Boeing Commercial Airplanes plans to continue shrinking its workforce in 2017 following an 8 percent cut in employment this year as “near-term hesitation” in the widebody market prompts it to accelerate cost-cutting measures. In a letter to employees sent on Monday, Boeing vice chairman Ray Conner and Boeing Commercial Airplanes CEO Kevin McAllister referred to efforts to reduce both “non-labor costs” and employee count through a combination of attrition, leaving open positions unfilled “where appropriate” and voluntary layoffs. However, they also warned of involuntary layoffs “where needed and in some circumstances.”
Boeing said employees who participate in the voluntary layoff plan will receive a lump sum equal to a week's pay for each year of service up to 26 years.
The most recent announcement comes only a week after the company said it would cut 777 production rates to five units a month in August, resulting in the loss of a still undetermined number of jobs and a “modest” effect on financial results this year.
Now building 8.3 of the twin-engine widebodies per month, Boeing had already announced a rate reduction to seven next year to compensate for weakening demand for the legacy 777 as the company prepares to transition production to the new 777X. A production rate of five per month effectively translates into a delivery rate of 3.5 as Boeing institutes plans to “fire blanks” down the line as part of its “Lean” implementation and dedicate some airplanes to 777X flight testing.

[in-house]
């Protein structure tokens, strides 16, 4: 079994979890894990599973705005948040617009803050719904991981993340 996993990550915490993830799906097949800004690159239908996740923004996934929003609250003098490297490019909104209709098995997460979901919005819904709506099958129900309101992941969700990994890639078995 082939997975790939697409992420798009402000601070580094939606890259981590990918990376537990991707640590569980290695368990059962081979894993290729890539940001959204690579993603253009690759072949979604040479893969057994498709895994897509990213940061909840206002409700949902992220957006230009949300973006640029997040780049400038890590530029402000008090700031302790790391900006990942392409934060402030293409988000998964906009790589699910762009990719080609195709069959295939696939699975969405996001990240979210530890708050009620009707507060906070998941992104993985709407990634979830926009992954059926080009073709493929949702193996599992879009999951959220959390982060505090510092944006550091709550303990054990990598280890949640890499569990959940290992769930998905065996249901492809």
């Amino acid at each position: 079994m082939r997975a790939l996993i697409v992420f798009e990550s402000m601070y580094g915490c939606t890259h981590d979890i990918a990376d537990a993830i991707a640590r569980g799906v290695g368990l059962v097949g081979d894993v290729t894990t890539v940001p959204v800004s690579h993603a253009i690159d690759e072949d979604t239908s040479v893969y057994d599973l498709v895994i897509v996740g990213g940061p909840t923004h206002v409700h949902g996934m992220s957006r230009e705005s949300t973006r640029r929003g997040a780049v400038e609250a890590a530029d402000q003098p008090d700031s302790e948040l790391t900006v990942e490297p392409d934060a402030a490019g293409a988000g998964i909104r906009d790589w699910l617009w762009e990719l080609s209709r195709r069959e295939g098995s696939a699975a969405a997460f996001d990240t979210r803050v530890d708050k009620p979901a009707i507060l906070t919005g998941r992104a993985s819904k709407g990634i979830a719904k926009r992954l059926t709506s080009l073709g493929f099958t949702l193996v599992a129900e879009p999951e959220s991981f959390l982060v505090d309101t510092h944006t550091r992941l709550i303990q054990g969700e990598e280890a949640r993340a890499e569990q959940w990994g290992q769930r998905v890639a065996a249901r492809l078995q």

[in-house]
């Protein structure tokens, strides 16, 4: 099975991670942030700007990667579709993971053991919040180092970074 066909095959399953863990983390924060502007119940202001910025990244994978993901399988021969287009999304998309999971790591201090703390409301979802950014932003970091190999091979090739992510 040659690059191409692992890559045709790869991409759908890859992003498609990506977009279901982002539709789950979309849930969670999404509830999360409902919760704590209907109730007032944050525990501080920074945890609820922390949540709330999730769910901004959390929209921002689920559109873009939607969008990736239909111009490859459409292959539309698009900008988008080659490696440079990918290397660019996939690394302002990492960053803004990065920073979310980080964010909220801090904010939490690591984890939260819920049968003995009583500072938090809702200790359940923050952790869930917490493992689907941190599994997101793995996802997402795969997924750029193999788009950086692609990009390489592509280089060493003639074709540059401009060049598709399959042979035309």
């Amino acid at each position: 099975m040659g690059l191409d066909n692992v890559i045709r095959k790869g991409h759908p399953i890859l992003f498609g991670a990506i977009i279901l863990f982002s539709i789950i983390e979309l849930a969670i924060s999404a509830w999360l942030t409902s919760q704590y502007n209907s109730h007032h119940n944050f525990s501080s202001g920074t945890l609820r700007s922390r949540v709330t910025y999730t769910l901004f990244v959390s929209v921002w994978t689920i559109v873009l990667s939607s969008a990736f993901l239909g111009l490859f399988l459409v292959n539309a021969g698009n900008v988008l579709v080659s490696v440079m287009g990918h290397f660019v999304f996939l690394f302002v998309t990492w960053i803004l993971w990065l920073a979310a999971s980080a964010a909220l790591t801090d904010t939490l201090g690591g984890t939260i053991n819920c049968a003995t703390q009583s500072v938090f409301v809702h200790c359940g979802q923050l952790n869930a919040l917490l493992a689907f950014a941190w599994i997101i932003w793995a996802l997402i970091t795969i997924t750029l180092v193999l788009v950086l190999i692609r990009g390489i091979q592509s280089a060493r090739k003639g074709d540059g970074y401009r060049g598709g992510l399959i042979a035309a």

“The recent 777 rate-reduction announcement is the latest sign that the market is signaling near-term hesitation for twin-aisle aircraft in certain regions,” said Monday’s letter. “But it also illustrates the dynamic business climate in which we currently operate, an environment characterized by fewer sales opportunities and tough competition.
“We continue to follow our plan announced earlier this year to make fundamental changes to win in the market, fund our growth and operate as a healthy business,” it continued. “Teams across Commercial Airplanes have been focusing on the ‘Keys to Winning’ to improve first-time quality, productivity and safety and reduce waste. We reduced total employment this year mostly through attrition, not backfilling open positions, and voluntary layoffs. We achieved further supply chain savings, sought ways to more efficiently manage use of our facilities and cut discretionary spending, including travel and other non-production costs.”
Last year’s employment cuts included 10 percent of Boeing's management staff.
The company said it would share information on staffing plans with employees “soon.”
The Boeing statement follows Airbus Group’s announcement that it will progressively cut 1,164 jobs as part of its planned integration scheduled for January 1. Those reductions will mainly affect support and “integrated functions” and positions in the Chief Technology Office (CTO) organization, it added. The company has set a target of mid-2017 to reach agreements with its employee groups on appropriate “social measures,” such as voluntary departures, redeployments and early retirements.